On May 11th, 2016, I arrived on the set of my very first TV show booking. I just found out the night before that I would be working with not one, but two Oscar winners in the same scene. It was going to be a crazy day. I want to share with you the three things I learned from that experience.
Let me set the stage for you. One day in the future, I'm going to make a separate post explaining how I actually booked this job because that is a crazy story in itself. But today, we're just going to talk about what happened on set on the day of my shoot.
The name of the show was shots fired, a dramatic mini series that aired on the Fox network in the spring of 2017. The two Oscar winners that were in my scene were Helen Hunt and Richard Dreyfuss.
On the show, Helen Hunt played Patricia Eamons, the governor of North Carolina and Richard Dreyfuss played Arlen Cox, a business mogul who is trying to negotiate a deal with the state.
My character was Craig Lam, the attorney for Arlen Cox.
Ok, I need to explain really quick what I was feeling leading up to arriving on set that day. Since this was my very first TV show booking ever, I was already pooping my pants out of nervousness before I even found out who the other characters were on the show.
When I got the call sheet the night before, and saw the names Helen Hunt and Richard Dreyfuss in my scene, the amount of pressure that I felt in my gut was… Put it this way, I'll never know what the feeling is to be a professional basketball player that needs to hit a game-winning free throw, but I imagine it's got to be something similar to being a complete newbie actor having to perform for the first time on a real TV show set in front of multiple Oscar winners.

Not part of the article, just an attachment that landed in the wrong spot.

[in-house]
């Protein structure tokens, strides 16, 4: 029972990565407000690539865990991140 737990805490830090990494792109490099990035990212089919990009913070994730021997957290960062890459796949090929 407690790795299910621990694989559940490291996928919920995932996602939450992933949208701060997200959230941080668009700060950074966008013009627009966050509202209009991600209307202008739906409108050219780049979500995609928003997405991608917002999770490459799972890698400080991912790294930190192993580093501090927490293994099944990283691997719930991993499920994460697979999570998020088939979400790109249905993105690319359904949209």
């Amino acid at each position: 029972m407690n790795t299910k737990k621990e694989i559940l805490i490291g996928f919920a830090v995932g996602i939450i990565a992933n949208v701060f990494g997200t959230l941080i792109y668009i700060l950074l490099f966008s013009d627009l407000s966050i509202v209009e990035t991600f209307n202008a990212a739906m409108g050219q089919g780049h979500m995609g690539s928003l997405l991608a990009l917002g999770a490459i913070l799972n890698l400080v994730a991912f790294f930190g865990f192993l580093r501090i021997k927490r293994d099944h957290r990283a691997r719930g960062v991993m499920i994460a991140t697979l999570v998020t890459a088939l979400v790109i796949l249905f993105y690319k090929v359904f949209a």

The pressure to perform and to do well and to not screw up was overwhelming.
All right, we'll get back to my feelings of pressure later. Let's start talking about what I learned on set from these two great actors. The first thing I learned was that both Helen Hunt and Richard Dreyfuss were incredibly nice and easy to work with.
In fact, this has been true about 90% of the time when I've had the opportunity to work with a celebrity actor. Most of the celebrities that I’ve met on set have been really really cool people.
I first met Helen Hunt in the hair and makeup trailer. She was already in the middle of getting her makeup done when they sat me down right next to her. Helen was quick to introduce herself. She asked me my name, asked where I was from. We had a great little conversation while getting our faces powdered.
Richard was very much the same way. I met him on the transpo van taking us to set. Really nice guy, really personable. The awesome part was that they both treated me like an equal. Like I was a co-worker.
The second thing I learned was something I overheard when I was sitting with Helen and Richard in the cast waiting room. You see, we had just finished doing a walk-through rehearsal of the scene. The crew was now setting up the lights and the cameras and all that to get ready to start filming.
Meanwhile, they brought us to our waiting room and that's when I had the incredible opportunity to witness two Academy Award winners breaking down their scene together.
As I sat there eavesdropping, I heard them talking about things like what their characters want in the scene, what the conflict was, what their motivations were, how their characters felt about each other.
And as they were talking, I was in my head saying to myself, this is exactly what I've learned in my scene study classes. This is the way I've been taught to dissect scenes. They're not relying on any sort of tricks or magical Oscar-winner secrets.
It was awesome to see these two famous actors relying on fundamental acting principles to break down an actual scene for an actual show.